That’s the classic phrase in real estate, but the same rings equally true for lake effect snow. This week across the UP has been a classroom for lake effect snow (LES) study. Some places got pounded quite regularly, while others saw loads of sunshine. Unfortunately, where we live now was the second case and where we used to live was the first.
I thought there might be some hope for us when the winds turned mostly out of the west and we still partook in the LES, but then reality hit and we were mostly sunny from Tuesday through Friday. Not far north, about 15 miles to be exact) the snows pretty much never let up and once you were in the higher terrain from around Houghton/Hancock north, you saw snow fall almost non-stop all week last week. Even the twin cities of Houghton and Hancock, while not in the higher terrain, made out very well in the LES department last week. I don’t have all totals, but the spot where Keweenaw County takes their official measurement had picked up 55″ of snow as of Friday morning. It has been snowing just about non-stop since then up there, so I have no doubt that they have gone over the 60″ mark since this current snow cycle started on February 4th.
Just driving around the different spots here in the Keweenaw will clearly illustrate where the main snow banding has been since last Monday. The snow banks down here are small. Something you might see in central WI when they have some decent snow on the ground. Travel north to Lake Linden and they double and start to look a whole more like what you would expect in the Keweenaw in mid-winter. Head up the hill to Calumet or even more dramatically Mohawk and the banks are at least triple what we have here. I can say this with 100% confidence as that is exactly what I did just a few hours ago. I did take some pictures and will be sharing, but I was not able to stop in as many spots as I wanted to because the shoulder of the roads is gone due to the plow banks and the visibility was very low due to falling and blowing snow.
So before I get into the snow pictures, I can also add that despite this week long cold snap, Lake Superior is still largely ice free. That image taken yesterday afternoon and this picture from Friday afternoon. However, despite the fact that Lake Superior is still largely ice free, we have had some cold nights. Usually the big lake will keep us significantly warmer than surrounding areas. It is not uncommon for us to be above zero, but the southern UP, northern WI and northern MN to be 25-35 degrees colder than that at the same time. Saturday morning I had to go to Hancock and when I left our house, the truck thermometer read -11. As I drove north the temperature kept getting colder and colder and thinking I had seen it get as cold as it would, I kept pulling over and taking a picture of the screen on the dash. Finally, as I was driving through Lake Linden, I hit rock bottom at -23. That is the coldest I have seen in the Keweenaw in some time and the coldest ever with the Big Lake still mostly water!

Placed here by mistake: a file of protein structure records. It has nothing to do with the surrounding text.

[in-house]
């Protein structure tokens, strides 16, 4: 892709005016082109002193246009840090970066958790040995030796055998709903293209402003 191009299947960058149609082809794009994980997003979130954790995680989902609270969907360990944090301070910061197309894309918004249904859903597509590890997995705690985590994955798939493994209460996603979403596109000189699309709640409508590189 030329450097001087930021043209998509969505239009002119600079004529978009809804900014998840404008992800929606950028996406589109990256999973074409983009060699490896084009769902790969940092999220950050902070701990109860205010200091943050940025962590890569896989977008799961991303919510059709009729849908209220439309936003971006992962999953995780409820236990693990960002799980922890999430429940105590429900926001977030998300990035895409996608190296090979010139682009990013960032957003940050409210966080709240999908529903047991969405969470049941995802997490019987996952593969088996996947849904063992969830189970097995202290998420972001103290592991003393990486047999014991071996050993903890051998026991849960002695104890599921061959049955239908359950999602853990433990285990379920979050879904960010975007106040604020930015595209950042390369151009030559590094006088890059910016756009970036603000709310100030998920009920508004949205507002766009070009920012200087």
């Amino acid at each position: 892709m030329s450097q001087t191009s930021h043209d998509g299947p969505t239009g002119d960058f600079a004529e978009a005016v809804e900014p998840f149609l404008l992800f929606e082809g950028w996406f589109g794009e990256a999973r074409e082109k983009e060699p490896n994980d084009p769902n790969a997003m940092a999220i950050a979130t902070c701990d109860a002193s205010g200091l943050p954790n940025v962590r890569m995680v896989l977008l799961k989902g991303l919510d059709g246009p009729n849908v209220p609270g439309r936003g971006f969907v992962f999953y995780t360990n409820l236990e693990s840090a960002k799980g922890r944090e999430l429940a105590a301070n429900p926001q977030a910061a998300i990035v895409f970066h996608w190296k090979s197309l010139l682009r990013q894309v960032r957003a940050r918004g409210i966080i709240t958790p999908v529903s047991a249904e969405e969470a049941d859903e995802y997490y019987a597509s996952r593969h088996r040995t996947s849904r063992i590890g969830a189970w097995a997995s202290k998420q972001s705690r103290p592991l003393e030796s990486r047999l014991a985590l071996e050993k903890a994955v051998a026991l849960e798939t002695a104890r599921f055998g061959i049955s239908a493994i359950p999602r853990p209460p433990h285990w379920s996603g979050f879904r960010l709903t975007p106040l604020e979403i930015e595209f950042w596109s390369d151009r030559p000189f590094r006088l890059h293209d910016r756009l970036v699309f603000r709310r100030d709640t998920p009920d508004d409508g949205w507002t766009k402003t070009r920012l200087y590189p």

All the snow, plus the cold temps and winds have allowed some nice drifts to form. I snapped a shot of this one on the front of the shop this morning. As long as they do not look to be threatening the overhangs, I typically let them go to see how big they well get before breaking off. Hey, it beats watching the grass grow in the summer! As I was driving through Calumet and Laurium, I spotted this one hanging from the roof of a home in Laurium. Lots of those old mining homes are not too well insulated and thus the 12 foot long icicles! Now that one I WOULD be taking care of!!!
The Calumet school does an amazing job of keeping the parking and play areas open around the school They have some regular plow trucks and then have at least one front end loader that does the heavy lifting. That loader also makes some rather gigantic mounds of snow that the kids play on. When it is warm enough for outdoor recess, Grace usually has a story or two of something that happened to her or a friend on that very pile. For some reason, that picture does not do justice to show how big the pile is. Further to the right, the pile is lower, but is still taller than the top of a standard height basketball backboard.